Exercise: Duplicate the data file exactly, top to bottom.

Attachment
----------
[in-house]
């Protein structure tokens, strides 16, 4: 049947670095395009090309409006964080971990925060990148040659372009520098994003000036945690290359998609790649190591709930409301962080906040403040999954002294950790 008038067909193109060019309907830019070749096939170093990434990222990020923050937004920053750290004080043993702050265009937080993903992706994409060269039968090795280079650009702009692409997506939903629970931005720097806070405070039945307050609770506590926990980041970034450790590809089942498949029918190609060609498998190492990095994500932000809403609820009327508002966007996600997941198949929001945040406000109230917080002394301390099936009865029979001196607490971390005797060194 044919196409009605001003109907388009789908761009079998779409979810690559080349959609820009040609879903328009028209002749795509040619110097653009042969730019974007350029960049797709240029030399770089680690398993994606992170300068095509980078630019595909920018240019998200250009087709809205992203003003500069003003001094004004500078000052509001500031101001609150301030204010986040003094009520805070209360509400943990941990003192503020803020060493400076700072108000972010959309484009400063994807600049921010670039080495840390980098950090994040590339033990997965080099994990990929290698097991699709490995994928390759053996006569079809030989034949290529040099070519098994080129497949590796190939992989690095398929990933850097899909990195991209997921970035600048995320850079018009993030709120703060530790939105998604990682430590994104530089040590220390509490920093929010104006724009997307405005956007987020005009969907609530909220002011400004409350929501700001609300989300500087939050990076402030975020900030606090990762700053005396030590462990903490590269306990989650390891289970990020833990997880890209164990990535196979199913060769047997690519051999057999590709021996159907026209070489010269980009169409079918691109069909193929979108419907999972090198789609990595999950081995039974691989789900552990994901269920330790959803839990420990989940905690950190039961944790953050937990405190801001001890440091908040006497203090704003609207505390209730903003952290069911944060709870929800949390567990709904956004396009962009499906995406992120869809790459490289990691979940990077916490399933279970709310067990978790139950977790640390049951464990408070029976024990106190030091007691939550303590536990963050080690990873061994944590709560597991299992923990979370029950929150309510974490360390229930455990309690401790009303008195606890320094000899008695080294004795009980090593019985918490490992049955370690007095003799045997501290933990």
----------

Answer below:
[in-house]
């Protein structure tokens, strides 16, 4: 049947670095395009090309409006964080971990925060990148040659372009520098994003000036945690290359998609790649190591709930409301962080906040403040999954002294950790 008038067909193109060019309907830019070749096939170093990434990222990020923050937004920053750290004080043993702050265009937080993903992706994409060269039968090795280079650009702009692409997506939903629970931005720097806070405070039945307050609770506590926990980041970034450790590809089942498949029918190609060609498998190492990095994500932000809403609820009327508002966007996600997941198949929001945040406000109230917080002394301390099936009865029979001196607490971390005797060194 044919196409009605001003109907388009789908761009079998779409979810690559080349959609820009040609879903328009028209002749795509040619110097653009042969730019974007350029960049797709240029030399770089680690398993994606992170300068095509980078630019595909920018240019998200250009087709809205992203003003500069003003001094004004500078000052509001500031101001609150301030204010986040003094009520805070209360509400943990941990003192503020803020060493400076700072108000972010959309484009400063994807600049921010670039080495840390980098950090994040590339033990997965080099994990990929290698097991699709490995994928390759053996006569079809030989034949290529040099070519098994080129497949590796190939992989690095398929990933850097899909990195991209997921970035600048995320850079018009993030709120703060530790939105998604990682430590994104530089040590220390509490920093929010104006724009997307405005956007987020005009969907609530909220002011400004409350929501700001609300989300500087939050990076402030975020900030606090990762700053005396030590462990903490590269306990989650390891289970990020833990997880890209164990990535196979199913060769047997690519051999057999590709021996159907026209070489010269980009169409079918691109069909193929979108419907999972090198789609990595999950081995039974691989789900552990994901269920330790959803839990420990989940905690950190039961944790953050937990405190801001001890440091908040006497203090704003609207505390209730903003952290069911944060709870929800949390567990709904956004396009962009499906995406992120869809790459490289990691979940990077916490399933279970709310067990978790139950977790640390049951464990408070029976024990106190030091007691939550303590536990963050080690990873061994944590709560597991299992923990979370029950929150309510974490360390229930455990309690401790009303008195606890320094000899008695080294004795009980090593019985918490490992049955370690007095003799045997501290933990």